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Today we’ll be discussing The Bare Knuckle series, or, as it’s known here in the West “Streets of Rage” which if you don’t know, is a sidescrolling beat-em-up video game that K.O.ed the 90s gaming scene with its magical combination of a kickass electro synth pop soundtrack by Yuzo Koshiro, memorable characters, seamless action, and vaporwave before it was vaporwave neon backgrounds that all coalesced into one gritty, street vigilante, detective story told through the medium of an arcade video game, later available for the Megadrive and Sega genesis.

The first three entries in the series were genre-defining and took the world by storm through 1991 to 1994. With Axel, Blaze, Adam and their numerous friends and allies teaming up in different combinations to lay down the law onto crime-ridden street scenes, beaches, clubs, arcades, robo-labs, rooftops, high rises with attacking meal carts. Guess nobody tipped the serving staff, thanks Mr. X.

But after enjoying immense popularity both in Japan and abroad, there was a long hiatus for well, about 25 years. There were numerous attempts to bring back Streets of Rage. One such attempt later became the PS1 game Fighting Force. There were also indie developers who developed amazing tributes to their favorite brawler series, like the sheer perfection that was Streets of Rage Remake by Bomber Link, which Sega quickly put the Kibosh on and The Takeover which draws tons of inspiration from the franchise and which we actually did a video of here. However, it wasn’t until just recently that gamers finally got an official fourth entry in the series.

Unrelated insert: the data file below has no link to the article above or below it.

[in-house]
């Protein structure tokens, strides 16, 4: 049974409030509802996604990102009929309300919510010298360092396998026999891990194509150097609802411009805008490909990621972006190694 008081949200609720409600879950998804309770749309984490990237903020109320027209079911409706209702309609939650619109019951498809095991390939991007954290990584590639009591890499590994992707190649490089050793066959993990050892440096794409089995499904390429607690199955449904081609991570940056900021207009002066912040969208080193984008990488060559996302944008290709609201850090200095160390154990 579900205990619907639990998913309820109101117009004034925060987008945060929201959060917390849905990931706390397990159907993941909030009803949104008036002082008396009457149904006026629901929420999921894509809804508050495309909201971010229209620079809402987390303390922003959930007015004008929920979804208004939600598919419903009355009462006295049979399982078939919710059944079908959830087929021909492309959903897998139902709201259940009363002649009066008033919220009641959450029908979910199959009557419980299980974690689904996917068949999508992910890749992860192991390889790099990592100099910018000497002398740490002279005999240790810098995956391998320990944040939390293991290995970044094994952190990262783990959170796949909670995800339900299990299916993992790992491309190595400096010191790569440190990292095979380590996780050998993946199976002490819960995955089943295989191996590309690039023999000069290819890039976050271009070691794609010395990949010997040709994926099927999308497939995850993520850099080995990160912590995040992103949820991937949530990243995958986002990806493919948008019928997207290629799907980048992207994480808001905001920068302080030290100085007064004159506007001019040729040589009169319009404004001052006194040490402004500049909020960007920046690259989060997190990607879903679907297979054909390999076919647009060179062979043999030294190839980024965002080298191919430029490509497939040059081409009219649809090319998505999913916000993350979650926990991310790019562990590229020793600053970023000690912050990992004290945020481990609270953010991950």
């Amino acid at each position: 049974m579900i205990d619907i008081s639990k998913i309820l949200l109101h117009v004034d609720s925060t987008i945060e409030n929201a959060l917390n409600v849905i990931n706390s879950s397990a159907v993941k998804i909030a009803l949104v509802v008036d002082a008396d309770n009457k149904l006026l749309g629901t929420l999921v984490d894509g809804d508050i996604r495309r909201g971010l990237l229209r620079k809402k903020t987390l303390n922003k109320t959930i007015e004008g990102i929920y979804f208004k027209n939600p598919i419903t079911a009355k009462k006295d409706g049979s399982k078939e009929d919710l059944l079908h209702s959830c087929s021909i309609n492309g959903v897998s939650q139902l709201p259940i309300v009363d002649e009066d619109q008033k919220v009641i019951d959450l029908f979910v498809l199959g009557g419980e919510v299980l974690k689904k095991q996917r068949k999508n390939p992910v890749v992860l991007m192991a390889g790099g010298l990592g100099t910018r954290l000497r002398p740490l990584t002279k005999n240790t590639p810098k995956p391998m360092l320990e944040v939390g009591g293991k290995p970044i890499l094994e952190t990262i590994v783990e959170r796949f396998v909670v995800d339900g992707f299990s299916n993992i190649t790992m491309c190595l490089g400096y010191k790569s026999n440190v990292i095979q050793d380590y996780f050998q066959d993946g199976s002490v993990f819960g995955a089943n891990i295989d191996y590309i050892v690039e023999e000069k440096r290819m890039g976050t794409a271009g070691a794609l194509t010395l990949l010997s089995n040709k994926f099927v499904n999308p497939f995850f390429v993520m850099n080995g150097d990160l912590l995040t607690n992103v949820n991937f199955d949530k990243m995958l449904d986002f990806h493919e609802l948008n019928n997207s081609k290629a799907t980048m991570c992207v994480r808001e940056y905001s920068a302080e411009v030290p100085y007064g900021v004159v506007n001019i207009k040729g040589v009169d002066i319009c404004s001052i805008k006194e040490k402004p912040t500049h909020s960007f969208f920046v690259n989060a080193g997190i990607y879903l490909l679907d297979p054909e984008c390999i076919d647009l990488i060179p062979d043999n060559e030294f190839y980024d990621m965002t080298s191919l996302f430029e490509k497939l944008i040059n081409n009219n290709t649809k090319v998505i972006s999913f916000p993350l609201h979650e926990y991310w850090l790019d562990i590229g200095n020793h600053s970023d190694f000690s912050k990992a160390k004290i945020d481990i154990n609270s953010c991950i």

The Design

First let’s talk about the design since that’s what we do here at Designercore. Here we see a complete overhaul indicative of the loooong gap in between games and the different creative design of this latest title’s development team. Styles have simply changed. We’ve seen this in many cartoons and in many “remakes” of retro games like Final Fantasy which are cleaned up, recolored and uber-stylized.

The colors are richer, the proportions are a bit less realistic and more cartoony and the characters, though recognizable, look very different from their original sprites way back in the 90s. That being said, it’s a change I gradually after a few hours of play, came to appreciate. The spirit of the characters you know and love is still very easy to recognize. I will say, although the backgrounds are lushly designed and the color really pops in a smooth, fluid way…I yearn for the Neon signs and overall vaporwave-y ambiance of the 90s version.

One great thing about this entry into the series is that it knows its audience and knows that the designs may be a bit too much for some old-timers. And it offers them the chance to play as the original pixelated sprites you remember. Something that is a pretty cute novelty and increases the replayability factor, but which loses something when they’re thrown against the updated stages where they’re battling against the revamped enemy designs.

It creates a bit of a design clash which is slightly mitigated by the retro filter option, but could’ve been handled a bit more seamlessly. But this probably would’ve led to a longer wait, and I know beggars can’t be choosers so we’ll overlook this…for now. We also get the option of a retro soundtrack or new soundtrack with contributions from series composer Yuzo Koshiro. The retro soundtrack incorporates the older themes, but they sound a bit re-worked, overall still pretty Dank beats.